A 2023 study from the Friedman School of Nutrition Science and Policy at Tufts University concluded that cultivating seaweed to replace animal agriculture could help solve hunger and malnutrition while also slowing climate change.
The study, titled “ Seaweed’s contribution to food security in low- and middle-income countries: Benefits from production, processing and trade”, was published in the journal Global Food Security. It says that producing and selling seaweed could boost incomes for farmers in low- and middle-income countries (LMICs), particularly in coastal regions of Africa and Southeast Asia.
Here are other highlights of the study: Seaweed production globally has grown rapidly in recent decades. Most growth was in Asia, but there have been production increases in Africa and Latin America. There is growing attention to the potential for seaweed to provide non-terrestrial nutrients without the need for land, freshwater, or chemicals. Data gaps and coverage impede a full understanding of trends and patterns in what is produced or consumed. There appears to be potential for seaweed-related activities to grow in many coastal LMICs. Seaweed can be a high-value export crop that contributes to LMIC food security by increasing export potential and household purchasing power.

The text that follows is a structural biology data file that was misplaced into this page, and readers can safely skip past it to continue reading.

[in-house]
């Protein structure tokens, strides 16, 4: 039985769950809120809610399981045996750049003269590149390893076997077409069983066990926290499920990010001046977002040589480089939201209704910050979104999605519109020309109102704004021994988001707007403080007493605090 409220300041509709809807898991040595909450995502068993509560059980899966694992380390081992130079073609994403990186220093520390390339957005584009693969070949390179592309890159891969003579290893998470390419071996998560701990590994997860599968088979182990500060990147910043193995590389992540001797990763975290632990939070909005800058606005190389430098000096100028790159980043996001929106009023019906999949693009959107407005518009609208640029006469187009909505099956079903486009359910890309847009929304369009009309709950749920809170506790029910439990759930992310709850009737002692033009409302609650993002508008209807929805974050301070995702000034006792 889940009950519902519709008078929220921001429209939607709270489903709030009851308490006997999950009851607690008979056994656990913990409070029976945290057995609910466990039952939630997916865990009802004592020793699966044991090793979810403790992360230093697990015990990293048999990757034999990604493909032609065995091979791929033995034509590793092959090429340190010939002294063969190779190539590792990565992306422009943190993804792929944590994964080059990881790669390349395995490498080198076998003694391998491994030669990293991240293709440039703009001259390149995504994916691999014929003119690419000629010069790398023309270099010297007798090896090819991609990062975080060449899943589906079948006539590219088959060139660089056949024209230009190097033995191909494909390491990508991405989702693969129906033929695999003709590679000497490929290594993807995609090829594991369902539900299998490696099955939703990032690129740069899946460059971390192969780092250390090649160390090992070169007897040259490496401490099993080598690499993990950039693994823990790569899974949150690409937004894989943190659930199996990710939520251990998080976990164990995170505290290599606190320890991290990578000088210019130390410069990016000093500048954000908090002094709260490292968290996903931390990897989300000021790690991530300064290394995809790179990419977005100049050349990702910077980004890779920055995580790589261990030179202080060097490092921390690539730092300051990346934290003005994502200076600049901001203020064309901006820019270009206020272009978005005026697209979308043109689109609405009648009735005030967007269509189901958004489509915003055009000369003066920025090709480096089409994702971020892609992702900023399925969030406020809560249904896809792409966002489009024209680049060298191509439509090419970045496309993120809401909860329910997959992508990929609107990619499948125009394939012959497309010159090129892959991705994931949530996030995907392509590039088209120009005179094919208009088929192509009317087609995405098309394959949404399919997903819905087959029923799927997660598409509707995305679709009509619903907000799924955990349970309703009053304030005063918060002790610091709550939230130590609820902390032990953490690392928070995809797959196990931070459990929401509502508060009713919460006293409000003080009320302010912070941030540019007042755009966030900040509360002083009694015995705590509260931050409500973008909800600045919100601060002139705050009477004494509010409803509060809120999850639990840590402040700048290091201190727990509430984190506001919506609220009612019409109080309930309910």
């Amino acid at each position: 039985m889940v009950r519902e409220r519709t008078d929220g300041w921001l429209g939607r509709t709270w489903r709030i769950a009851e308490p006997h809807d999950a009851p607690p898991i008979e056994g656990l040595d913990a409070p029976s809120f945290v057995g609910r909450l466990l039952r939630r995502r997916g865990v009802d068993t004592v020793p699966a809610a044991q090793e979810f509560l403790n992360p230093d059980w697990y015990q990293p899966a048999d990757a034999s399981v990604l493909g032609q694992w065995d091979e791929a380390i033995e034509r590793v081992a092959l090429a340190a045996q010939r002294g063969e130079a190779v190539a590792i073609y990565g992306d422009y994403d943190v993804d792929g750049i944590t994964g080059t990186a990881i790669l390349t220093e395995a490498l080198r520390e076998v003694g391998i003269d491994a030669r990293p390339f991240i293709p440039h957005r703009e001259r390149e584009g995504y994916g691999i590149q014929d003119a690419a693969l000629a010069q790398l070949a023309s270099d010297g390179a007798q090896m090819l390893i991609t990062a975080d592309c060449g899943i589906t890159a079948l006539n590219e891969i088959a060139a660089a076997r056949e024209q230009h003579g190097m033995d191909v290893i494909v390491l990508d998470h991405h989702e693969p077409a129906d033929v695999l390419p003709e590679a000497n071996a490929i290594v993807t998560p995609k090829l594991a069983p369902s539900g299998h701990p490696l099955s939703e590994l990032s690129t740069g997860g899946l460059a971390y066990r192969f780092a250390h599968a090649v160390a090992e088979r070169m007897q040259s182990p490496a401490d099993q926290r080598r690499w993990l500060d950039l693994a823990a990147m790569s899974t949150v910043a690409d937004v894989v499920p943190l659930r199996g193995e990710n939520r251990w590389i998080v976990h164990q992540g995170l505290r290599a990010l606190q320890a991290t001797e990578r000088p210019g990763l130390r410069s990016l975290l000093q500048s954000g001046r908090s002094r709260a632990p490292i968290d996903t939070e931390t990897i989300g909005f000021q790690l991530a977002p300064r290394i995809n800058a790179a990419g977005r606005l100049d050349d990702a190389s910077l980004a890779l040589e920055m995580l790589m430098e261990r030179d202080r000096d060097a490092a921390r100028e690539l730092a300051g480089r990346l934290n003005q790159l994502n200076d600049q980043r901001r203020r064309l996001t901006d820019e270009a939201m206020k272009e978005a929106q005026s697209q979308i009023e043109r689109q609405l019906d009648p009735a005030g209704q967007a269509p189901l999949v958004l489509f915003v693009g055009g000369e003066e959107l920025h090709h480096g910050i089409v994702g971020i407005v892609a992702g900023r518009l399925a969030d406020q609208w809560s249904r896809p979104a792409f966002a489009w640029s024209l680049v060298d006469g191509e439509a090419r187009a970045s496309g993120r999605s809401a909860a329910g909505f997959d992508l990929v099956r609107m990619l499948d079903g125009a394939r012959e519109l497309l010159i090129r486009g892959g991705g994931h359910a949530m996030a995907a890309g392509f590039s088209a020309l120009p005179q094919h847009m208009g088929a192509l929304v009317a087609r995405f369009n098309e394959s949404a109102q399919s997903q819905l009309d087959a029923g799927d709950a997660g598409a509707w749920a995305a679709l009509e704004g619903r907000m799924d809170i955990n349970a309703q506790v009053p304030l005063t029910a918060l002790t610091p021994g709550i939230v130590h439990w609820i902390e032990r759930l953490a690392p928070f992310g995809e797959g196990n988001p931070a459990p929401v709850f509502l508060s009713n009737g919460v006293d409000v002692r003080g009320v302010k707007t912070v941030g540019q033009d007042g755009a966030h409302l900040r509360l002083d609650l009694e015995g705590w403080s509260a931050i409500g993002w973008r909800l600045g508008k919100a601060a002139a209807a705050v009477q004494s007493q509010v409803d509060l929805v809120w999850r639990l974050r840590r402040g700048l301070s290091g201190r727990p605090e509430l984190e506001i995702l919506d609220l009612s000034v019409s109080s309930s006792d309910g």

Patrick Webb, the Alexander McFarlane Professor of Nutrition at the Friedman School and senior author of the study, said, “One of the biggest problems of food insecurity in LMICs is the unaffordability of healthy diets…There are roughly 3.5 billion people in the world who can’t afford a healthy diet even if they choose local foods at local prices. For many of those people, cultivating and selling seaweed would lead to higher incomes and improved nutrition through purchases on the market.”
The study found that seaweed is a more sustainable alternative to raising livestock, as its cultivation requires no land, freshwater, or chemical fertilisers, and could become particularly profitable as demand for nutrient-rich seaweed products grows around the world.